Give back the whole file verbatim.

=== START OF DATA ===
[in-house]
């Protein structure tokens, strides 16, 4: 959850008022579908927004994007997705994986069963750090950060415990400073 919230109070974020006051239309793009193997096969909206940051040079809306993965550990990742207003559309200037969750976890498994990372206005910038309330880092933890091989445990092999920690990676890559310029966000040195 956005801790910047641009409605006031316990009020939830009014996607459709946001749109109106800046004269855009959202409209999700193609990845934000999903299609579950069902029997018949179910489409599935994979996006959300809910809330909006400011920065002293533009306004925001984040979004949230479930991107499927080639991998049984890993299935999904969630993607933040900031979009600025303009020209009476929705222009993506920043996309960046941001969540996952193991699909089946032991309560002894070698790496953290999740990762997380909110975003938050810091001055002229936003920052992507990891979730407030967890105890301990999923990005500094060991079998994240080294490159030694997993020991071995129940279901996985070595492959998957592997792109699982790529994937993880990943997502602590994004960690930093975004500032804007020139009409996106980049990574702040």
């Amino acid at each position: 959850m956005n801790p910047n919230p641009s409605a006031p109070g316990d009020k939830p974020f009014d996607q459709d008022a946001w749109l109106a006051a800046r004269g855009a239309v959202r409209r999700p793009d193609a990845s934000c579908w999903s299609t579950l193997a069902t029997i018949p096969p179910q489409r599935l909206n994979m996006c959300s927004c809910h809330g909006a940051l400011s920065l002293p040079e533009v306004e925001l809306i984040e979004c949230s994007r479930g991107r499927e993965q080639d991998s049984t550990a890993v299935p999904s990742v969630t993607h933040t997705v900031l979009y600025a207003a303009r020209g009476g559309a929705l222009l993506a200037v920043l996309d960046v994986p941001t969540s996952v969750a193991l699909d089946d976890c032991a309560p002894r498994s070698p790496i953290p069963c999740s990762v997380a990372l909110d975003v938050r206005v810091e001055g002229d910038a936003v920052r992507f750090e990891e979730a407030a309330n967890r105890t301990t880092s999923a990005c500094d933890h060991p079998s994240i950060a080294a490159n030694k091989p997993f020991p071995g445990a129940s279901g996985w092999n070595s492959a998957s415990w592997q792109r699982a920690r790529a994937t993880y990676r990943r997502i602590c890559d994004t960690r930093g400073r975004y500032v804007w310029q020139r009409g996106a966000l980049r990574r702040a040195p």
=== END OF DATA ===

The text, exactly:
[in-house]
């Protein structure tokens, strides 16, 4: 959850008022579908927004994007997705994986069963750090950060415990400073 919230109070974020006051239309793009193997096969909206940051040079809306993965550990990742207003559309200037969750976890498994990372206005910038309330880092933890091989445990092999920690990676890559310029966000040195 956005801790910047641009409605006031316990009020939830009014996607459709946001749109109106800046004269855009959202409209999700193609990845934000999903299609579950069902029997018949179910489409599935994979996006959300809910809330909006400011920065002293533009306004925001984040979004949230479930991107499927080639991998049984890993299935999904969630993607933040900031979009600025303009020209009476929705222009993506920043996309960046941001969540996952193991699909089946032991309560002894070698790496953290999740990762997380909110975003938050810091001055002229936003920052992507990891979730407030967890105890301990999923990005500094060991079998994240080294490159030694997993020991071995129940279901996985070595492959998957592997792109699982790529994937993880990943997502602590994004960690930093975004500032804007020139009409996106980049990574702040």
């Amino acid at each position: 959850m956005n801790p910047n919230p641009s409605a006031p109070g316990d009020k939830p974020f009014d996607q459709d008022a946001w749109l109106a006051a800046r004269g855009a239309v959202r409209r999700p793009d193609a990845s934000c579908w999903s299609t579950l193997a069902t029997i018949p096969p179910q489409r599935l909206n994979m996006c959300s927004c809910h809330g909006a940051l400011s920065l002293p040079e533009v306004e925001l809306i984040e979004c949230s994007r479930g991107r499927e993965q080639d991998s049984t550990a890993v299935p999904s990742v969630t993607h933040t997705v900031l979009y600025a207003a303009r020209g009476g559309a929705l222009l993506a200037v920043l996309d960046v994986p941001t969540s996952v969750a193991l699909d089946d976890c032991a309560p002894r498994s070698p790496i953290p069963c999740s990762v997380a990372l909110d975003v938050r206005v810091e001055g002229d910038a936003v920052r992507f750090e990891e979730a407030a309330n967890r105890t301990t880092s999923a990005c500094d933890h060991p079998s994240i950060a080294a490159n030694k091989p997993f020991p071995g445990a129940s279901g996985w092999n070595s492959a998957s415990w592997q792109r699982a920690r790529a994937t993880y990676r990943r997502i602590c890559d994004t960690r930093g400073r975004y500032v804007w310029q020139r009409g996106a966000l980049r990574r702040a040195p």